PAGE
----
The sequence of events in the critical period, July 21-25, 1960, will later be developed. Importantly for the present, on Friday, July 22, he employer's chief engineer, Way, brought to the plumbers' shop the document prepared the previous day and now known as the letter of intent.3
He had been informed that a majority of the men 'were in favor of receiving the wage increases and other benefits.' He placed the letter on a table with a copy of the proposed new contract, with changes marked in red so that the men might readily note new items. He left the documents with the men that the business might be discussed. When he later returned with the plumbers' foreman, Walton, he found that four of the men had already signed the letter. Compton and Boone had not yet done so. Compton uttered a critical comment. Way vented what should have been taken as an irrelevant rejoinder. But as can happen, Compton ascribed to it greater importance. Thereafter an impasse developed from the erroneous emphasis accorded to the verbal exchange. As a result, Compton was presently to telephone Hunt in Charleston to report that the employer was then treating the contract as having been breached. The employer in fact had offered to enter into a new contract only if the men voted to do so. The alternative was open to them to continue under the 1959 contract-- which they finally did. We can understand the employer's desire to get the hotel reopened, and that the work of the plumbers was essential, but Way never should have put pressure on Compton and Boone. It is clear that Way told Compton and Boone that unless they signed the letter, they could not work.
That last circumstance created a violation of section 8(a)(1), and we so hold despite petitioner's claim to the contrary. As the record supports the findings and conclusions of the Examiner on this aspect of the case, such conduct by Way may be construed as restraining and coercing the plumbers in the exercise of their rights, protected both by their contract and by the Act.4 The Board correctly so agreed. Medo Photo Supply Corp. v. National Labor Relations Board, 321 U.S. 678, 683, 684, 64 S.Ct. 830, 88 L.Ed. 1007 (1944); Lion Oil Company v. National Labor Relations Board, 245 F.2d 376 (8 Cir., 1957); D. H. Holmes Co. v. National Labor Relations Board, 179 F.2d 876, 879 (5 Cir., 1950).
As to the section 8(a)(3) and 8(a)(5) charges, the Board in its Decision and Order, noted that the 'facts are accurately stated by the Trial Examiner,' but it rejected his conclusions. We grant that the employer should not have threatened Compton and Boone with discharge.5 We observe at once that the record supports the Examiner's finding that next day 'both men were offered reinstatement and back pay on July 23, and were again offered reinstatement on July 25, both of which offers were rejected.' He added: 'Under these circumstances, I find no authority which authorizes me to require the Respondent repeat its offer to these two men.' (See note 10 infra.)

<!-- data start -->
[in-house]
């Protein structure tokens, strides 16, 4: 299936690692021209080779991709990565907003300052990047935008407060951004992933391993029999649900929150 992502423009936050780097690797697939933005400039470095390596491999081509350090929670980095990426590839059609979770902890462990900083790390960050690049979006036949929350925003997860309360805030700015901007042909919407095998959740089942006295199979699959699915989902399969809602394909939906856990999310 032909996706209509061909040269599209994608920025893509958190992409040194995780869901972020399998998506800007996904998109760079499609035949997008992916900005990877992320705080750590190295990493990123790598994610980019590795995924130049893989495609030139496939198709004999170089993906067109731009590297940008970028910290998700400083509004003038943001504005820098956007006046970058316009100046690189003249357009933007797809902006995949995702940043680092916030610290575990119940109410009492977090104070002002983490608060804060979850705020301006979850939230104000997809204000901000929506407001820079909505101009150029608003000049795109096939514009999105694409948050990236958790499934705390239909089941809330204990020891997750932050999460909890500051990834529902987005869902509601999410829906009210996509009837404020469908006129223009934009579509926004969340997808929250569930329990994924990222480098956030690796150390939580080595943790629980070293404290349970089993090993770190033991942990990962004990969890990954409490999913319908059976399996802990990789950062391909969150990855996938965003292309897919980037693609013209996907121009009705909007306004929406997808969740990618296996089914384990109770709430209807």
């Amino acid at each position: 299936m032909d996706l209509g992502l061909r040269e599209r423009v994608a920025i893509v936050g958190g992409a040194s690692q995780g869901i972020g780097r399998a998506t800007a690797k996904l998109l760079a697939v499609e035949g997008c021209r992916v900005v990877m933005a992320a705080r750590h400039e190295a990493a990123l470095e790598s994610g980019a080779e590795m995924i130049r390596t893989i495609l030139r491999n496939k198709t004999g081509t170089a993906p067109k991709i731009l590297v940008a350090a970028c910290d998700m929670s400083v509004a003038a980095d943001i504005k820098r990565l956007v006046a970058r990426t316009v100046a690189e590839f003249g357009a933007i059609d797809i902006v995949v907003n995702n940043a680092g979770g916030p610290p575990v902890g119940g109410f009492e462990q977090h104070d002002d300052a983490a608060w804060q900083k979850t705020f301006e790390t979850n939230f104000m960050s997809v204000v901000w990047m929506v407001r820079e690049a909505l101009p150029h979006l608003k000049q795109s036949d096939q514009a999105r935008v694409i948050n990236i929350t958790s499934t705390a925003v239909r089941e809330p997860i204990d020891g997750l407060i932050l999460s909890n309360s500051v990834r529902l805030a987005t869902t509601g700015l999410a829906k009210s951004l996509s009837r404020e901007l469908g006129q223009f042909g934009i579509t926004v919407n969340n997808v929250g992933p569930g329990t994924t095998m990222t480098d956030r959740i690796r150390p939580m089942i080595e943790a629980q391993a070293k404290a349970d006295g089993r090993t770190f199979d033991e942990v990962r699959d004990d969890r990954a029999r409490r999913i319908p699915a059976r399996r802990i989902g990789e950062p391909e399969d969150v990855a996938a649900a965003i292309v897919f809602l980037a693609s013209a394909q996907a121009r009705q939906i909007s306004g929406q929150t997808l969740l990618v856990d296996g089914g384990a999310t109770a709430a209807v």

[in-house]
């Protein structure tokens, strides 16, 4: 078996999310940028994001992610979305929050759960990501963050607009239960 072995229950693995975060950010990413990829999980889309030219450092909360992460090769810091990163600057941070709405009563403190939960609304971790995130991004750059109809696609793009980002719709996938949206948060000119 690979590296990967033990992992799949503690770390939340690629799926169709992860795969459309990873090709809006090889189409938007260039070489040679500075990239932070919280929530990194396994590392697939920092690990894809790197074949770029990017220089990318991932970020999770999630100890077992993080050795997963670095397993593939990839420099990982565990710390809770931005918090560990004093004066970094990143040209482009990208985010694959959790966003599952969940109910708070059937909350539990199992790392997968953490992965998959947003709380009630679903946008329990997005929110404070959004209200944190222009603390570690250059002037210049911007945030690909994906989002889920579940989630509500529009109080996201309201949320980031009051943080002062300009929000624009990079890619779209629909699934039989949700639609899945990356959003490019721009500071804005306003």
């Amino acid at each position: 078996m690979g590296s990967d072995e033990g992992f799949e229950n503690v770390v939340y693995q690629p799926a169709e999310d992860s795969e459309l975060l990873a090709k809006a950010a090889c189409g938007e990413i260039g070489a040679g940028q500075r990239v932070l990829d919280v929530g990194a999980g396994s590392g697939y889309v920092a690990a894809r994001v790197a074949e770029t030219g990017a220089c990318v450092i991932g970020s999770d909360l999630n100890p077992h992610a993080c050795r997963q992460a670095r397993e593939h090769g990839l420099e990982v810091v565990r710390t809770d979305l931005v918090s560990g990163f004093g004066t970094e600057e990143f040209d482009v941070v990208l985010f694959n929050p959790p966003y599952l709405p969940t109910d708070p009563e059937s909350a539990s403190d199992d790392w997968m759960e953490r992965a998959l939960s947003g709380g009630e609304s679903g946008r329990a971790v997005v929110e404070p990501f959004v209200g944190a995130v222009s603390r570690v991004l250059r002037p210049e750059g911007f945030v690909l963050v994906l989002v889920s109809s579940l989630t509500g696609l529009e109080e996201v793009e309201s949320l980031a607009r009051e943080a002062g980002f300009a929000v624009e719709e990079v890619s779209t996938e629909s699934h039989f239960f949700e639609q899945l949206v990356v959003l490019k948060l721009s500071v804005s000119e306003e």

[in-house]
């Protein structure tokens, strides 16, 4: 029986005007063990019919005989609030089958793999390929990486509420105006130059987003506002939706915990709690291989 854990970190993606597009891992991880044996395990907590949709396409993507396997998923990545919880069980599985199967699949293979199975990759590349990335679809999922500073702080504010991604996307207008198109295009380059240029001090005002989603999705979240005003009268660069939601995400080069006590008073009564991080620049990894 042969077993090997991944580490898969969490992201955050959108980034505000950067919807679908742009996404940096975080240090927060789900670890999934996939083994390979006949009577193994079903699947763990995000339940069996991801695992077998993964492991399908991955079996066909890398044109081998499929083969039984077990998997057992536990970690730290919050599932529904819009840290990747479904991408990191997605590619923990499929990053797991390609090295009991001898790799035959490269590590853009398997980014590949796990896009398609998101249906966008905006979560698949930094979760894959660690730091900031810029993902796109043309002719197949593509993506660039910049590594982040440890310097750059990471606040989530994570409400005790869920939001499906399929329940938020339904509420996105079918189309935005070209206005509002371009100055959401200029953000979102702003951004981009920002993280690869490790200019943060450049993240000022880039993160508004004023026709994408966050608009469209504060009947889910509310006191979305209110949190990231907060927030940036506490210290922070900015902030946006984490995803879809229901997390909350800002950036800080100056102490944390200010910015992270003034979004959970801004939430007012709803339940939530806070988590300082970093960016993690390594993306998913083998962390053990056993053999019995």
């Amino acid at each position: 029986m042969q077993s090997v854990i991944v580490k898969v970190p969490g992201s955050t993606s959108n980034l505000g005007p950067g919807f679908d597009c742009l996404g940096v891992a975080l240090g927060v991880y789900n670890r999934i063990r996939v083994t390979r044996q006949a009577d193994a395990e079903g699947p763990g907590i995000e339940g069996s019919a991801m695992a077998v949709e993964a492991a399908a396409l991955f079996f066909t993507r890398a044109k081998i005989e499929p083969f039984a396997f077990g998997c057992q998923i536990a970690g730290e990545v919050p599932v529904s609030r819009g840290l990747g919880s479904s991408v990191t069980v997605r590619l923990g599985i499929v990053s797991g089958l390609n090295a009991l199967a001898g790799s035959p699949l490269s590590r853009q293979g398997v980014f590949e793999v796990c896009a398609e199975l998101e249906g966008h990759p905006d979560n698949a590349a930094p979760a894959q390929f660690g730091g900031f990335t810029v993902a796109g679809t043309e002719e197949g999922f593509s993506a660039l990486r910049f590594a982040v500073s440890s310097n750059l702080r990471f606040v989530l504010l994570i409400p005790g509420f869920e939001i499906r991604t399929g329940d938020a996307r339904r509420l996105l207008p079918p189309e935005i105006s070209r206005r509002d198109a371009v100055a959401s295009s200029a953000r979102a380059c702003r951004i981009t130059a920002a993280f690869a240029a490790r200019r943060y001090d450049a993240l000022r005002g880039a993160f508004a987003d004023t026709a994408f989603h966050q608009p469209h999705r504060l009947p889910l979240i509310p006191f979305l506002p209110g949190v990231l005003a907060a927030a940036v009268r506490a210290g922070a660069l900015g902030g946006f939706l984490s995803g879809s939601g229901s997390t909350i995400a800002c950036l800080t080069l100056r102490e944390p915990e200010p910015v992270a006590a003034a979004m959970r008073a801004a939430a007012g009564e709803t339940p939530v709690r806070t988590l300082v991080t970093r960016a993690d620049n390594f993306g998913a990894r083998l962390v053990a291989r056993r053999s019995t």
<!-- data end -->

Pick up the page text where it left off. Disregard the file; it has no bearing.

Our issues really arise from the lack of substance to sustain the conclusions predicating the Board's order. Critical items of purported fact are not supported, as we shall develop. To the contrary, the entire record, in support of the Examiner, shows that the employer's offers, both on Saturday, July 23,6 and Monday, July 25, 1960, were unequivocal and without condition of any kind. Even were we to say that technically, the Friday discharge was discriminatory and so violated section 8(a)(3), that factor here presents no real issue. The employer moved promptly to dissipate the effect of the mistaken action of its employee Way. The Board's Decision expressly set forth that since the Saturday offer was 'made in good faith, we shall not hold (the employer) liable for back pay from Saturday, July 23 * * *.'The law required the employer to do no more than it did on Saturday morning. Hunt by telephone Saturday morning told Murphy, a former shop steward, that he and the other three men were to go back to work provided they did so under the 'old contract' and that Compton and Boone were reinstated with back pay. Murphy so advised the employer, and he and the other plumbers accordingly went back to work, abandoned the letter of intent, and the employer by 11 A.M. notified both Compton and Boone to report for the afternoon shift, with back pay for their lost time. The record does not support a conclusion that the Friday discrimination thereafter continued.
Confronted with such a record, the Board in its Decision said that a section 8(a)(3) violation occurred because the employer held open its offer of reinstatement for 'an unreasonably7 short time.' The Board's language may be interpreted to mean, as Board counsel orally argued, that the bona fide offer of reinstatement to Compton and Boone must as a matter of right be held open until their union might decide whehter or not the unconditional offer was to be accepted. We find no language in the Act for that proposition and no authority which has so reasoned, whether with respect to the Saturday offer, the Monday offer, or the employer's final refusal to reinstate after acceptance had come too late. From the beginning, Monday noon had been fixed as the deadline for decision. The employer certainly was entitled to know where it stood, especially when the whole situation had evolved in the first place from the desire of the plumbers to secure a raise
The record thus sustains the Examiner. It is barren of evidence that the employer was guilty of unlawful discrimination where it promptly offered to reinstate Compton and boone and to reimburse them for the time lost. That is particularly true since the Board, as it did, was bound to recognize and concede the meployers' good faith in seeking to make amends.